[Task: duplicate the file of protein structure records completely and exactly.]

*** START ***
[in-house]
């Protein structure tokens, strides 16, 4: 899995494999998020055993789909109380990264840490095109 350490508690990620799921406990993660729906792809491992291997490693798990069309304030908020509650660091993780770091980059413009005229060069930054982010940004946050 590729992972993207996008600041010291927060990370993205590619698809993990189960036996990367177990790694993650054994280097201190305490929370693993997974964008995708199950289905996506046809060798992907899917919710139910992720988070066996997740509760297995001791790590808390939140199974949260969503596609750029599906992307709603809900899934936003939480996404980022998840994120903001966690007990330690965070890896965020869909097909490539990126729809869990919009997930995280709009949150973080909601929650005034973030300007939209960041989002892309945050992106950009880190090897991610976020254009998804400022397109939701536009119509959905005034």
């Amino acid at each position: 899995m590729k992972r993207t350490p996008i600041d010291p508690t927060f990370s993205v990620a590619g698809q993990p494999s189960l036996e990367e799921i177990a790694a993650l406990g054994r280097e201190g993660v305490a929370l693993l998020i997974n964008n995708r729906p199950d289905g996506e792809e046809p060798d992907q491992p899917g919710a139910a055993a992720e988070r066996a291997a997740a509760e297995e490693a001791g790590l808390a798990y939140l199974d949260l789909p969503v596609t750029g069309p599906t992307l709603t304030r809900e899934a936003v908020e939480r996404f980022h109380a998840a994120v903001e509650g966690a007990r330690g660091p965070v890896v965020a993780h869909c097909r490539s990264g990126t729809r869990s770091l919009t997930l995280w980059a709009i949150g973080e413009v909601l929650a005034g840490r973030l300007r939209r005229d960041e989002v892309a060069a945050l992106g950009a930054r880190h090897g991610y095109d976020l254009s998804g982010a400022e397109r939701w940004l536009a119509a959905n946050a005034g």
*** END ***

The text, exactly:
[in-house]
């Protein structure tokens, strides 16, 4: 899995494999998020055993789909109380990264840490095109 350490508690990620799921406990993660729906792809491992291997490693798990069309304030908020509650660091993780770091980059413009005229060069930054982010940004946050 590729992972993207996008600041010291927060990370993205590619698809993990189960036996990367177990790694993650054994280097201190305490929370693993997974964008995708199950289905996506046809060798992907899917919710139910992720988070066996997740509760297995001791790590808390939140199974949260969503596609750029599906992307709603809900899934936003939480996404980022998840994120903001966690007990330690965070890896965020869909097909490539990126729809869990919009997930995280709009949150973080909601929650005034973030300007939209960041989002892309945050992106950009880190090897991610976020254009998804400022397109939701536009119509959905005034």
């Amino acid at each position: 899995m590729k992972r993207t350490p996008i600041d010291p508690t927060f990370s993205v990620a590619g698809q993990p494999s189960l036996e990367e799921i177990a790694a993650l406990g054994r280097e201190g993660v305490a929370l693993l998020i997974n964008n995708r729906p199950d289905g996506e792809e046809p060798d992907q491992p899917g919710a139910a055993a992720e988070r066996a291997a997740a509760e297995e490693a001791g790590l808390a798990y939140l199974d949260l789909p969503v596609t750029g069309p599906t992307l709603t304030r809900e899934a936003v908020e939480r996404f980022h109380a998840a994120v903001e509650g966690a007990r330690g660091p965070v890896v965020a993780h869909c097909r490539s990264g990126t729809r869990s770091l919009t997930l995280w980059a709009i949150g973080e413009v909601l929650a005034g840490r973030l300007r939209r005229d960041e989002v892309a060069a945050l992106g950009a930054r880190h090897g991610y095109d976020l254009s998804g982010a400022e397109r939701w940004l536009a119509a959905n946050a005034g």